Yamaha Motor, the world’s second-largest motorcycle maker, said on Thursday that its quarterly earnings were ahead of target because demand surged in Asia and the US market was firmer than expected, Reuters reported.

According to the news agency, group revenue for the April-June first quarter climbed 3.3% from a year earlier to 257 billion yen ($US2.14 billion) and, with motorbike sales more than doubling in countries like Vietnam and Thailand and models like its 600cc YZF-R6 sports bike well received in the United States, Yamaha said net profit zoomed to 8.7 billion yen, 24% ahead of its target.

Despite the upbeat results that counter earlier pessimism about faltering demand in North America, Yamaha stuck with its forecast of no profit growth this business year.

“The first quarter was stronger than we expected but not strong enough to make us change our full-year estimates at this point,” Hiroshi Tanaka, executive officer for finance, told Reuters, adding: “We can at least say, however, that we don’t expect to be revising down.”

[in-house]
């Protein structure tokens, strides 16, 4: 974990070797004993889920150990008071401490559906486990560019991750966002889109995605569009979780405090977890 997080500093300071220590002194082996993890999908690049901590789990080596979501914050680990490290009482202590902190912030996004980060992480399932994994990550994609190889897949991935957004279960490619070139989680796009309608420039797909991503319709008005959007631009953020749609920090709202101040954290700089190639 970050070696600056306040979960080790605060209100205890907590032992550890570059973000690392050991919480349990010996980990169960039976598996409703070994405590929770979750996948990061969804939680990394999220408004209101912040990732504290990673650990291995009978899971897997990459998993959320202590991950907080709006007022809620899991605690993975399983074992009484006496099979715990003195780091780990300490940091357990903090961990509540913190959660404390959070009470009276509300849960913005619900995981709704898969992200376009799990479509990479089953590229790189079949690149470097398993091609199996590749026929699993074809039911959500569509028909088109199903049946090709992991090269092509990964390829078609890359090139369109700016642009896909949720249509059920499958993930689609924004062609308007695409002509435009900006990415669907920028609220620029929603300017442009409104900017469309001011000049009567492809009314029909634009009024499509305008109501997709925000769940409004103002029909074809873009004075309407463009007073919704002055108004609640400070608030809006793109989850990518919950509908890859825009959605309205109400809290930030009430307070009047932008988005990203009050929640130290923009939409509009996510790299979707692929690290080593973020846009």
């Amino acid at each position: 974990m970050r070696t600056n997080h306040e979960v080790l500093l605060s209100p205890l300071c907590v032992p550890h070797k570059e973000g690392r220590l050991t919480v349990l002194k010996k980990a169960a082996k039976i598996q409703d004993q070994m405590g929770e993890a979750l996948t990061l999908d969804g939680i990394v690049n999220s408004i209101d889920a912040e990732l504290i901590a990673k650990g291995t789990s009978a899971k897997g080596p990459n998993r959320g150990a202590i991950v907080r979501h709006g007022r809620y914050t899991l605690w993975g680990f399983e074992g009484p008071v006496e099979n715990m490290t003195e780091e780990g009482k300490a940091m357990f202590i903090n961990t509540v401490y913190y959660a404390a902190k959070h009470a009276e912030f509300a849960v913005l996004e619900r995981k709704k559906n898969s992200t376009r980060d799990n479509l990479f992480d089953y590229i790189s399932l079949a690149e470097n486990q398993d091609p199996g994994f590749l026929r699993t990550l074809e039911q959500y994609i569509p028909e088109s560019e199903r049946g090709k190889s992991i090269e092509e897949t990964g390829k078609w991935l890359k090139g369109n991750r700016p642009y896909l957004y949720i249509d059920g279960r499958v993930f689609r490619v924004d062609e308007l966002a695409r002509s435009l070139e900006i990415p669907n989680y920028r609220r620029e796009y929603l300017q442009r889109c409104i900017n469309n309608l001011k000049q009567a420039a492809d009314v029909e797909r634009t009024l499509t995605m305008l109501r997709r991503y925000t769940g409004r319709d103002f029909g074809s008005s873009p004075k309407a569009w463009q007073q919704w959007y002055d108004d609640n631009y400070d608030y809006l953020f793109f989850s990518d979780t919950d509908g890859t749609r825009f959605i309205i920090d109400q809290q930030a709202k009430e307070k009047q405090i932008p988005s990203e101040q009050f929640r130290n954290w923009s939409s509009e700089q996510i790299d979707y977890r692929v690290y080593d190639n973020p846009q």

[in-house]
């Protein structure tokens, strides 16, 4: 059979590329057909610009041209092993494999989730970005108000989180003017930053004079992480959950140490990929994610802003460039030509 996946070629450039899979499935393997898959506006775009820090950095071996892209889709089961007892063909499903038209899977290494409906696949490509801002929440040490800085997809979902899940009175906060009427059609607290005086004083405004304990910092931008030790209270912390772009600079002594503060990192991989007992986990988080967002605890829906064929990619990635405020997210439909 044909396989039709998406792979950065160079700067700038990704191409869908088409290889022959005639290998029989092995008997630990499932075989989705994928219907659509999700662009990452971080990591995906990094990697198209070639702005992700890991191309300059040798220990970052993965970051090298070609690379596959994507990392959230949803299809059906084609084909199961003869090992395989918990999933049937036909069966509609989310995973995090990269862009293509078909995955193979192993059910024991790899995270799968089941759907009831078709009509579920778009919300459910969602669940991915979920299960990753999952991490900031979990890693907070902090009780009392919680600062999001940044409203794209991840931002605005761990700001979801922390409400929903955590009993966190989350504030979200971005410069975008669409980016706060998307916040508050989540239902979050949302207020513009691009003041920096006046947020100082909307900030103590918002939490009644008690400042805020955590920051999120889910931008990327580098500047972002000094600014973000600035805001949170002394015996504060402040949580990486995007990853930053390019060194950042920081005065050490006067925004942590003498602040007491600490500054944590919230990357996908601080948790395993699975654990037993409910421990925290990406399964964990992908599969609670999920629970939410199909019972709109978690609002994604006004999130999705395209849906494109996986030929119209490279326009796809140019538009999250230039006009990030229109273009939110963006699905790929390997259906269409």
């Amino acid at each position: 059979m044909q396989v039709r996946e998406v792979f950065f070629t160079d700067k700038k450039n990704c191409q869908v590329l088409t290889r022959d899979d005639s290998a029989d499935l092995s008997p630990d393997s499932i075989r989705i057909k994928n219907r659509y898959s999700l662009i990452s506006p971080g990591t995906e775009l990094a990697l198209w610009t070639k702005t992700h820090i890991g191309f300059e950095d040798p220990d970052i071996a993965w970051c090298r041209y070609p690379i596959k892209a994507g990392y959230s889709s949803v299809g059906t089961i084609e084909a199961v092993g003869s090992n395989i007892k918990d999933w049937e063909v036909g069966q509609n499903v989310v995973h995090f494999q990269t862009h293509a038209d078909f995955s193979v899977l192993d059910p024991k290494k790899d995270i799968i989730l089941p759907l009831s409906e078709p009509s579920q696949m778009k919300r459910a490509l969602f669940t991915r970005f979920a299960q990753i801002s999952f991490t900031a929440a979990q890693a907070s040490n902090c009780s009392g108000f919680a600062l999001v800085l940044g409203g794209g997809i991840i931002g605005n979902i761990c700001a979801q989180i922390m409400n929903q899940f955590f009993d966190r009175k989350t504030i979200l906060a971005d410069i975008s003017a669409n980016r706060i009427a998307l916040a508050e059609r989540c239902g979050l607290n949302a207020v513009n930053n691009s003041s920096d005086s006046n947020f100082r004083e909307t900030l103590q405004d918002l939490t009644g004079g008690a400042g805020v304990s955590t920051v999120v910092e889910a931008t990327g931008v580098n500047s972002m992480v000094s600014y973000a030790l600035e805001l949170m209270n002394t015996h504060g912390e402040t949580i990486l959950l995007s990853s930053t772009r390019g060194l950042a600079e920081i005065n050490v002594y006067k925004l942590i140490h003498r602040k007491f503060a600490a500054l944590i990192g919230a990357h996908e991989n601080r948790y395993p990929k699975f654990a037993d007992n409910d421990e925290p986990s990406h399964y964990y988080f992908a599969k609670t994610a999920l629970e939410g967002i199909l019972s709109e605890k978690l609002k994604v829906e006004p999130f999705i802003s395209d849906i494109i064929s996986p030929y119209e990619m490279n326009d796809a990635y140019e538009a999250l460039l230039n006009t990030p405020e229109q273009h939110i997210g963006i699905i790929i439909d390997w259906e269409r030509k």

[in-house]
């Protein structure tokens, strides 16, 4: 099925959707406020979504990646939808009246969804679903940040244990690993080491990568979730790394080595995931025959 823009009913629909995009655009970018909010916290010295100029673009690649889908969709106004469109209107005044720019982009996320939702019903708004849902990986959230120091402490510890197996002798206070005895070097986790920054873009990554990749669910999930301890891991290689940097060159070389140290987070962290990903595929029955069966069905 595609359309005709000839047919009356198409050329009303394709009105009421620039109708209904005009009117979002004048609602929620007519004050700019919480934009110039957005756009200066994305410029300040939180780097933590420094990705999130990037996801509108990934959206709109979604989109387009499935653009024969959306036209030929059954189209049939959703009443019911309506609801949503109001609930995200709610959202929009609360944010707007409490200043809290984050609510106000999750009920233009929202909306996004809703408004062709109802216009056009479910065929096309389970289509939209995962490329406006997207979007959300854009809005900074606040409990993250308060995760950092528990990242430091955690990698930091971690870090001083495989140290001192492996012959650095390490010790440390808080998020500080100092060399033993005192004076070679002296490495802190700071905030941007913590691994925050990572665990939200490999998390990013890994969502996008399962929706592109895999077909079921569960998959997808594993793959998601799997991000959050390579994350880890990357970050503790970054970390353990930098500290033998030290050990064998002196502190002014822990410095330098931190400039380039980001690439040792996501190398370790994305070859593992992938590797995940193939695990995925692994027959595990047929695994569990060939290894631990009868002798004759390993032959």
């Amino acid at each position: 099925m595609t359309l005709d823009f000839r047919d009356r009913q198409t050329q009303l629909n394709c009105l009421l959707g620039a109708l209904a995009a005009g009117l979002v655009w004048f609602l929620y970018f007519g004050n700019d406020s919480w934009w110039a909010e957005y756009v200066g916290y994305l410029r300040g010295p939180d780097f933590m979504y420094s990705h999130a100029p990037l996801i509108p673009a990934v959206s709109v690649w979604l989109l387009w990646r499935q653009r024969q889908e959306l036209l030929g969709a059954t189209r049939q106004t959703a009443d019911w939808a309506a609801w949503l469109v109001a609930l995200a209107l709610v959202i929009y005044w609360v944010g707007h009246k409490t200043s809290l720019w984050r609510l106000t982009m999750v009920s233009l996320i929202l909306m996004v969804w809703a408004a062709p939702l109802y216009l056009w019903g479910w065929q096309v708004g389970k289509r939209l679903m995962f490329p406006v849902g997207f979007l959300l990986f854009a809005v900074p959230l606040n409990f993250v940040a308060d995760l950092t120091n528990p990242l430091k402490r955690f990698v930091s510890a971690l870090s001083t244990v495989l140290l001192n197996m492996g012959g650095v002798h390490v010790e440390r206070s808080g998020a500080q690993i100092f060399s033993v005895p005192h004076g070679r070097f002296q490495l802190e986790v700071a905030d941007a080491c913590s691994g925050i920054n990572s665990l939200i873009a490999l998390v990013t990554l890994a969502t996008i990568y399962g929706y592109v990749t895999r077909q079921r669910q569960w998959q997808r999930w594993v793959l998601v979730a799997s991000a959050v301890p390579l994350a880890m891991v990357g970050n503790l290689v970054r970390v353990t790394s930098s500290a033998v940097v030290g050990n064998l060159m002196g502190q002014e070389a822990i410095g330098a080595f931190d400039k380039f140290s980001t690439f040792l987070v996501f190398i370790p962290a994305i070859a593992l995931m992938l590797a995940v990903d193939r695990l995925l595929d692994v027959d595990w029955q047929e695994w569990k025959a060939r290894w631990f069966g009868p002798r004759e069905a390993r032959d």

In May, the company estimated its full-year operating profit would be 68 billion yen compared with the previous year’s 67.7 billion, Reuters noted.

The news agency said that, for the first quarter, Yamaha motorcycle sales jumped 18% to 605,000 units with sales in Asia rocketing 31% higher and North American sales climbing 27%.

But the Japanese market was weak, Reuters noted, as sales slid 16%, with Yamaha declining to compete in the 50cc scooter market after rivals Honda and Suzuki slashed prices on new models.

According to Reuters, Tanaka also said Yamaha was on track with planned costs cuts, largely to be gained in procurement costs and operating its plants more efficiently – it cut costs by around 2.4 billion yen in the quarter, which compares with its full-year target of 17 billion yen.